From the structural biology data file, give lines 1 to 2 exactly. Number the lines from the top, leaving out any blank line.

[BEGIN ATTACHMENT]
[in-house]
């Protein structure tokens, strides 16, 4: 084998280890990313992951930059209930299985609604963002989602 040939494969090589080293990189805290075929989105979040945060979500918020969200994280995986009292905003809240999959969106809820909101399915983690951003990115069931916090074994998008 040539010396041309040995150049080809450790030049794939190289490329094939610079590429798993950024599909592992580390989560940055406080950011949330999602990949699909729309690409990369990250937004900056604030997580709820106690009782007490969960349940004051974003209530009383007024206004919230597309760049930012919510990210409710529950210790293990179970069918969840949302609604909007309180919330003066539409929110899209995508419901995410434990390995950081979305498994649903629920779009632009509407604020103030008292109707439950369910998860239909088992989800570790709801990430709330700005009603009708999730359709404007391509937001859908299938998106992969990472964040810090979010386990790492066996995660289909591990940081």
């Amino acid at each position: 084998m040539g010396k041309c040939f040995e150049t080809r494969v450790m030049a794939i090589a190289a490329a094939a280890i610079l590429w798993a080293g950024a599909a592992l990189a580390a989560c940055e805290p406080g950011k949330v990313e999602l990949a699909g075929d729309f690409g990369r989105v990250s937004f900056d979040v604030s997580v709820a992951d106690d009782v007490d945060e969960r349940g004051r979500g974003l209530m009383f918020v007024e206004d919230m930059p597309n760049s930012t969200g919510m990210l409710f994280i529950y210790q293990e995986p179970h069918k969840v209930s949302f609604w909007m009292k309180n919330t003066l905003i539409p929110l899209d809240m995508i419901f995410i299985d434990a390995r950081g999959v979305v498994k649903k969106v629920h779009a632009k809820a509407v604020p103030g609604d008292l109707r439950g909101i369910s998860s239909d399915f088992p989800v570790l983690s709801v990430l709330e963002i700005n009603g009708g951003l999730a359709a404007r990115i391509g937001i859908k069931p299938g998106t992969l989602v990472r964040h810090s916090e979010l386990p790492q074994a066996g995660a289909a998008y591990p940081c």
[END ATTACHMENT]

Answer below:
[in-house]
């Protein structure tokens, strides 16, 4: 084998280890990313992951930059209930299985609604963002989602 040939494969090589080293990189805290075929989105979040945060979500918020969200994280995986009292905003809240999959969106809820909101399915983690951003990115069931916090074994998008 040539010396041309040995150049080809450790030049794939190289490329094939610079590429798993950024599909592992580390989560940055406080950011949330999602990949699909729309690409990369990250937004900056604030997580709820106690009782007490969960349940004051974003209530009383007024206004919230597309760049930012919510990210409710529950210790293990179970069918969840949302609604909007309180919330003066539409929110899209995508419901995410434990390995950081979305498994649903629920779009632009509407604020103030008292109707439950369910998860239909088992989800570790709801990430709330700005009603009708999730359709404007391509937001859908299938998106992969990472964040810090979010386990790492066996995660289909591990940081």